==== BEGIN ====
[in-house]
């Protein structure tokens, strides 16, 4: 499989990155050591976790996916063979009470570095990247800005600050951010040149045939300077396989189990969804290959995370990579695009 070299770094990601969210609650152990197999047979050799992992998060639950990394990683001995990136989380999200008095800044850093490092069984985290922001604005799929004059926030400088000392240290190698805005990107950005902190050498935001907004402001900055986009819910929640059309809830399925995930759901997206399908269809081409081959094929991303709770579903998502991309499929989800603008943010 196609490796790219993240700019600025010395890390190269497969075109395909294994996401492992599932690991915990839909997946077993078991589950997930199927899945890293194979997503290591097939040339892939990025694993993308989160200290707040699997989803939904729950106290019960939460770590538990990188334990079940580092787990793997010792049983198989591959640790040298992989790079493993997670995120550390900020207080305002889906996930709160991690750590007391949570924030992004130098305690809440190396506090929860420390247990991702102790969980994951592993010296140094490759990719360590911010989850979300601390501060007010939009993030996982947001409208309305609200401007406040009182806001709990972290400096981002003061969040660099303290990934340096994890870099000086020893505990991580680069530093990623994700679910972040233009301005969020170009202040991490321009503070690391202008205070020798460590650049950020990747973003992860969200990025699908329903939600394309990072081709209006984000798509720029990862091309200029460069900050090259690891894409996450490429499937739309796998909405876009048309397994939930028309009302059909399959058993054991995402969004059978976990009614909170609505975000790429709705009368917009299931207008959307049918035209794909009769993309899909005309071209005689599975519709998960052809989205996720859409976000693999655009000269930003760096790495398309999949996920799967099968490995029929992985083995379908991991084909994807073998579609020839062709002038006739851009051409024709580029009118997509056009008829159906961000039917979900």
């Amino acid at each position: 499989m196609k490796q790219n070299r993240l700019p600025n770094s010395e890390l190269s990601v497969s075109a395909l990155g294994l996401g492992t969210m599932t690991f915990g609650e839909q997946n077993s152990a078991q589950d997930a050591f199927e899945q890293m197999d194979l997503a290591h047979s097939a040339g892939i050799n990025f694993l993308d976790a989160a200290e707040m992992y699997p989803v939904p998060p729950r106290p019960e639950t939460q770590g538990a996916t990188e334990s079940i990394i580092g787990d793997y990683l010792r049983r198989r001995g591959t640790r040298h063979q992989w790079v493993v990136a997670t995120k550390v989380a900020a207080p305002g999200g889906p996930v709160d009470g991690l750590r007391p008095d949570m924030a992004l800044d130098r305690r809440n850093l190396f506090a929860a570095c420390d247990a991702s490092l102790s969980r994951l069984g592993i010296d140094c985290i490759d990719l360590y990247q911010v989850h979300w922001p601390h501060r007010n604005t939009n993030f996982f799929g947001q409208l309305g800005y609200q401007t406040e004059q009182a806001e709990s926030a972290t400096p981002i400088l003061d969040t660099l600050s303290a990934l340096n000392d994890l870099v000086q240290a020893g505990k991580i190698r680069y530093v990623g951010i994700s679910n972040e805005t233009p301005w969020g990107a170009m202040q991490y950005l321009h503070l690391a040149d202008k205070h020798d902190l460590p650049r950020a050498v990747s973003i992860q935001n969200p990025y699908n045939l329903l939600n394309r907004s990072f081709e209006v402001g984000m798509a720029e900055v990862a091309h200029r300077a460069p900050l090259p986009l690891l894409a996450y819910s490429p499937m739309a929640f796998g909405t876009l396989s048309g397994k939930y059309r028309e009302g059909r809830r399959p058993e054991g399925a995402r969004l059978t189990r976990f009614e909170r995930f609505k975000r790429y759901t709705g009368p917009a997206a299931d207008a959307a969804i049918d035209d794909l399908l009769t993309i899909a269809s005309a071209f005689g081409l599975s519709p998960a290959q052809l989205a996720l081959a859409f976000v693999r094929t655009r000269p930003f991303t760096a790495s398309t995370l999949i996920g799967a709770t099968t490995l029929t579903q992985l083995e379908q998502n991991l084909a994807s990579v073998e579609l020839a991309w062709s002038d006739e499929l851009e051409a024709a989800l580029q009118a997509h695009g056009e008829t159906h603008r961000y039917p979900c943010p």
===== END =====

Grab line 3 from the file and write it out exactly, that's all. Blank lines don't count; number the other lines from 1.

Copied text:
């Amino acid at each position: 499989m196609k490796q790219n070299r993240l700019p600025n770094s010395e890390l190269s990601v497969s075109a395909l990155g294994l996401g492992t969210m599932t690991f915990g609650e839909q997946n077993s152990a078991q589950d997930a050591f199927e899945q890293m197999d194979l997503a290591h047979s097939a040339g892939i050799n990025f694993l993308d976790a989160a200290e707040m992992y699997p989803v939904p998060p729950r106290p019960e639950t939460q770590g538990a996916t990188e334990s079940i990394i580092g787990d793997y990683l010792r049983r198989r001995g591959t640790r040298h063979q992989w790079v493993v990136a997670t995120k550390v989380a900020a207080p305002g999200g889906p996930v709160d009470g991690l750590r007391p008095d949570m924030a992004l800044d130098r305690r809440n850093l190396f506090a929860a570095c420390d247990a991702s490092l102790s969980r994951l069984g592993i010296d140094c985290i490759d990719l360590y990247q911010v989850h979300w922001p601390h501060r007010n604005t939009n993030f996982f799929g947001q409208l309305g800005y609200q401007t406040e004059q009182a806001e709990s926030a972290t400096p981002i400088l003061d969040t660099l600050s303290a990934l340096n000392d994890l870099v000086q240290a020893g505990k991580i190698r680069y530093v990623g951010i994700s679910n972040e805005t233009p301005w969020g990107a170009m202040q991490y950005l321009h503070l690391a040149d202008k205070h020798d902190l460590p650049r950020a050498v990747s973003i992860q935001n969200p990025y699908n045939l329903l939600n394309r907004s990072f081709e209006v402001g984000m798509a720029e900055v990862a091309h200029r300077a460069p900050l090259p986009l690891l894409a996450y819910s490429p499937m739309a929640f796998g909405t876009l396989s048309g397994k939930y059309r028309e009302g059909r809830r399959p058993e054991g399925a995402r969004l059978t189990r976990f009614e909170r995930f609505k975000r790429y759901t709705g009368p917009a997206a299931d207008a959307a969804i049918d035209d794909l399908l009769t993309i899909a269809s005309a071209f005689g081409l599975s519709p998960a290959q052809l989205a996720l081959a859409f976000v693999r094929t655009r000269p930003f991303t760096a790495s398309t995370l999949i996920g799967a709770t099968t490995l029929t579903q992985l083995e379908q998502n991991l084909a994807s990579v073998e579609l020839a991309w062709s002038d006739e499929l851009e051409a024709a989800l580029q009118a997509h695009g056009e008829t159906h603008r961000y039917p979900c943010p």